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Friday, May 24, 2013

Welfare, opportunity, and assimilation | RedState

Welfare, opportunity, and assimilation | RedState

Every participant in the immigration debate agrees on the importance of assimilation.  (In public, anyway.  Privately, I suspect some of the open-borders folks could not care less about it, or are actively hostile to it.  But everyone says they hope immigrants assimilate and become fully invested, patriotic American citizens.)
What is the best way to encourage assimilation?  It’s not an individual process that can be applied to specific people and evaluated with tests.  Cultural assimilation doesn’t work like Borg assimilation.  Like many other social and economic concepts, it must be envisioned in the context of a large population growing generally comfortable with their new home, and becoming productive citizens.  Some individuals may embrace their new nation with unbridled enthusiasm; others might live there for decades without ever truly seeing themselves as fully naturalized citizens.  But the host nation has a clear interest in encouraging large numbers of people to integrate as smoothly and fully as possible.  A permanently alienated population of millions is nothing but trouble.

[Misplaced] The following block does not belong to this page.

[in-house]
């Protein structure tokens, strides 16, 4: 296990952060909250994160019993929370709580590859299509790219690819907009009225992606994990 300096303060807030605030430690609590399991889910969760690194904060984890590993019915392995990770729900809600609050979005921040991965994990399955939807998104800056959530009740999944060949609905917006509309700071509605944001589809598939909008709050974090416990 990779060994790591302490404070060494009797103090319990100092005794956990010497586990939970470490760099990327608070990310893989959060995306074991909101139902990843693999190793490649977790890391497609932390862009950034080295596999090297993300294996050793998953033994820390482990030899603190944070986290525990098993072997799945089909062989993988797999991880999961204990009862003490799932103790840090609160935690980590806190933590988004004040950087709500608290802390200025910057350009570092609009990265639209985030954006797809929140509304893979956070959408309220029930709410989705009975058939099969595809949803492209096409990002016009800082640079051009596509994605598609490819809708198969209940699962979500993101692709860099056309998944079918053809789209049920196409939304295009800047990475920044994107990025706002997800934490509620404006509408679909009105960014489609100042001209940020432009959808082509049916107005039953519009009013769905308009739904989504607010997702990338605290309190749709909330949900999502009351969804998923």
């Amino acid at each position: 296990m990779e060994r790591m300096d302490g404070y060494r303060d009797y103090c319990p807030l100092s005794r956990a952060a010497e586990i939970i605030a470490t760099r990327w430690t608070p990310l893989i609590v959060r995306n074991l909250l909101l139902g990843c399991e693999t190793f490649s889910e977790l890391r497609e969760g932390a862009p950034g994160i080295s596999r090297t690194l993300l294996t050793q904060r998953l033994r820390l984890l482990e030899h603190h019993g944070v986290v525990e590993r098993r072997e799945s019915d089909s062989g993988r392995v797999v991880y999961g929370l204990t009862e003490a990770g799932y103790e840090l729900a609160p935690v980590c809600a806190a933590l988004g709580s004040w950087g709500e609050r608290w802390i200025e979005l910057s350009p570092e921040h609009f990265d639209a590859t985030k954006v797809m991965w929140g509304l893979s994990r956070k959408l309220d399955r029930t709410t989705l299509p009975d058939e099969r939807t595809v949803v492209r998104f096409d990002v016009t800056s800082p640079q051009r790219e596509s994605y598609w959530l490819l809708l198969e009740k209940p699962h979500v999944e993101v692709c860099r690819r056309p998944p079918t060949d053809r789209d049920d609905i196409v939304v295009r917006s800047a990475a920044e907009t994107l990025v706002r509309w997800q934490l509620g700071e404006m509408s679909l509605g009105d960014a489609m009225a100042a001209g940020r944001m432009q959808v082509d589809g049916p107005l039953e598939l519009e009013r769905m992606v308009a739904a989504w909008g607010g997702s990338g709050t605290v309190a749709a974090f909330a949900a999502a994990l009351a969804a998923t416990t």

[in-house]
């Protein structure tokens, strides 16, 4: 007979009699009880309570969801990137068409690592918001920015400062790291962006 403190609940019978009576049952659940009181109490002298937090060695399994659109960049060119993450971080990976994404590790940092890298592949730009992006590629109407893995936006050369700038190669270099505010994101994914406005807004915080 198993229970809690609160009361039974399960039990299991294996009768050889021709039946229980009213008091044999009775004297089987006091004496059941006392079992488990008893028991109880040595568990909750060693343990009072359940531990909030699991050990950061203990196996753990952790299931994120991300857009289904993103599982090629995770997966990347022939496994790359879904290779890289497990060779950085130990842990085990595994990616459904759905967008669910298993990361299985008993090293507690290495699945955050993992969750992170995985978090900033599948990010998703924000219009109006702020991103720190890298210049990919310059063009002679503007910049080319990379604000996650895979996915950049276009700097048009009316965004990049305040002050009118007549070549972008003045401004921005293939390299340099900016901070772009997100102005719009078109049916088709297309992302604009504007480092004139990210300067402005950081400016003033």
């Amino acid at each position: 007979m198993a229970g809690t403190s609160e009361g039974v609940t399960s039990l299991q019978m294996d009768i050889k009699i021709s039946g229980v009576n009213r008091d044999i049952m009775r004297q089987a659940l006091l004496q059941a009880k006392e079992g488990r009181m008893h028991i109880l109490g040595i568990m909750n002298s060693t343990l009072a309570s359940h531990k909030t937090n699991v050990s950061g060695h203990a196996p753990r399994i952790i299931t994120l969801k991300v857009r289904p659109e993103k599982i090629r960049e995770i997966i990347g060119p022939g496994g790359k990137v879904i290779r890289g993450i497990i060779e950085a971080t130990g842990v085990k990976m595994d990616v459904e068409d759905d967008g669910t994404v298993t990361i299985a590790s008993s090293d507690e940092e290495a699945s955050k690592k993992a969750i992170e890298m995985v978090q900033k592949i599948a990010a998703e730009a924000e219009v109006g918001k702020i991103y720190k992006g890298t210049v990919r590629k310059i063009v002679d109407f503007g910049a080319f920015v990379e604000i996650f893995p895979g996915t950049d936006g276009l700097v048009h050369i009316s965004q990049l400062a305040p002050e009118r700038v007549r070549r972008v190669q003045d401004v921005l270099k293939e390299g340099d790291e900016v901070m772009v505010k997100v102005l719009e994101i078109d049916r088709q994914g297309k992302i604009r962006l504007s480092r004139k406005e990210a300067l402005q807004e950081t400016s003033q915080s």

To the considerable surprise of its native-born citizens, Sweden is having a great deal of trouble with its immigrant population, particularly those hailing from Muslim countries. Stockholm has been burning for the past four nights.   The incident that touched off the riots was the police shooting of an elderly man who brandished a machete at them.  However, both community leaders and Swedish authorities cite cultural alienation, high unemployment, and reduced welfare benefits as the deeper causes of the unrest.

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